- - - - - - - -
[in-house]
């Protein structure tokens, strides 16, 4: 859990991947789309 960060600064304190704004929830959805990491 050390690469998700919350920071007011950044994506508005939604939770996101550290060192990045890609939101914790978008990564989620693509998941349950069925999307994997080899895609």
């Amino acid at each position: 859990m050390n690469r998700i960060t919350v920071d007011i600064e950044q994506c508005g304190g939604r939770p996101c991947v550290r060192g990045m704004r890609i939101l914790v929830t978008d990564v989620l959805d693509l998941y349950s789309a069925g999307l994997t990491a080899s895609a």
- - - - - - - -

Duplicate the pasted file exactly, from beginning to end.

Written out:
[in-house]
């Protein structure tokens, strides 16, 4: 859990991947789309 960060600064304190704004929830959805990491 050390690469998700919350920071007011950044994506508005939604939770996101550290060192990045890609939101914790978008990564989620693509998941349950069925999307994997080899895609």
């Amino acid at each position: 859990m050390n690469r998700i960060t919350v920071d007011i600064e950044q994506c508005g304190g939604r939770p996101c991947v550290r060192g990045m704004r890609i939101l914790v929830t978008d990564v989620l959805d693509l998941y349950s789309a069925g999307l994997t990491a080899s895609a």